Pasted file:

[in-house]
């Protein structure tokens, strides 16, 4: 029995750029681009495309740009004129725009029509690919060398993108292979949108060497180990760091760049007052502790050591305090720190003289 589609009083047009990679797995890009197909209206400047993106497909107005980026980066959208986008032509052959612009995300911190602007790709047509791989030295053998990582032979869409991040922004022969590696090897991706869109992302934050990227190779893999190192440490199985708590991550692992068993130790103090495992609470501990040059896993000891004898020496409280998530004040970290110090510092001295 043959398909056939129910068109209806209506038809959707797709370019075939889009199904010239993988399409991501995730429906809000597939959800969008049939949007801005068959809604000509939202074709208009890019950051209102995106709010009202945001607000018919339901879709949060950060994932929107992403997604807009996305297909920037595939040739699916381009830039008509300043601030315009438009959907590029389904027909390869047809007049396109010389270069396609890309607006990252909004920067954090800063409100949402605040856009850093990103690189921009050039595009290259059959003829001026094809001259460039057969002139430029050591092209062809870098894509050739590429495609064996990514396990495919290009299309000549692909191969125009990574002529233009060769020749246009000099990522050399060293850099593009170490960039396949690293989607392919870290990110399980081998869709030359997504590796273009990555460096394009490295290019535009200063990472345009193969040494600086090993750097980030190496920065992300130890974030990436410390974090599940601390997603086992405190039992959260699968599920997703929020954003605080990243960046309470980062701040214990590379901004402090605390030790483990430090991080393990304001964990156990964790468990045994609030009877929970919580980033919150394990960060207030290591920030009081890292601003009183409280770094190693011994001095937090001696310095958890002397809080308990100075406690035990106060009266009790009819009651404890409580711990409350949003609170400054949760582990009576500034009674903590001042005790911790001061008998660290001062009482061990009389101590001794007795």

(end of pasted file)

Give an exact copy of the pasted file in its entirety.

[in-house]
């Protein structure tokens, strides 16, 4: 029995750029681009495309740009004129725009029509690919060398993108292979949108060497180990760091760049007052502790050591305090720190003289 589609009083047009990679797995890009197909209206400047993106497909107005980026980066959208986008032509052959612009995300911190602007790709047509791989030295053998990582032979869409991040922004022969590696090897991706869109992302934050990227190779893999190192440490199985708590991550692992068993130790103090495992609470501990040059896993000891004898020496409280998530004040970290110090510092001295 043959398909056939129910068109209806209506038809959707797709370019075939889009199904010239993988399409991501995730429906809000597939959800969008049939949007801005068959809604000509939202074709208009890019950051209102995106709010009202945001607000018919339901879709949060950060994932929107992403997604807009996305297909920037595939040739699916381009830039008509300043601030315009438009959907590029389904027909390869047809007049396109010389270069396609890309607006990252909004920067954090800063409100949402605040856009850093990103690189921009050039595009290259059959003829001026094809001259460039057969002139430029050591092209062809870098894509050739590429495609064996990514396990495919290009299309000549692909191969125009990574002529233009060769020749246009000099990522050399060293850099593009170490960039396949690293989607392919870290990110399980081998869709030359997504590796273009990555460096394009490295290019535009200063990472345009193969040494600086090993750097980030190496920065992300130890974030990436410390974090599940601390997603086992405190039992959260699968599920997703929020954003605080990243960046309470980062701040214990590379901004402090605390030790483990430090991080393990304001964990156990964790468990045994609030009877929970919580980033919150394990960060207030290591920030009081890292601003009183409280770094190693011994001095937090001696310095958890002397809080308990100075406690035990106060009266009790009819009651404890409580711990409350949003609170400054949760582990009576500034009674903590001042005790911790001061008998660290001062009482061990009389101590001794007795």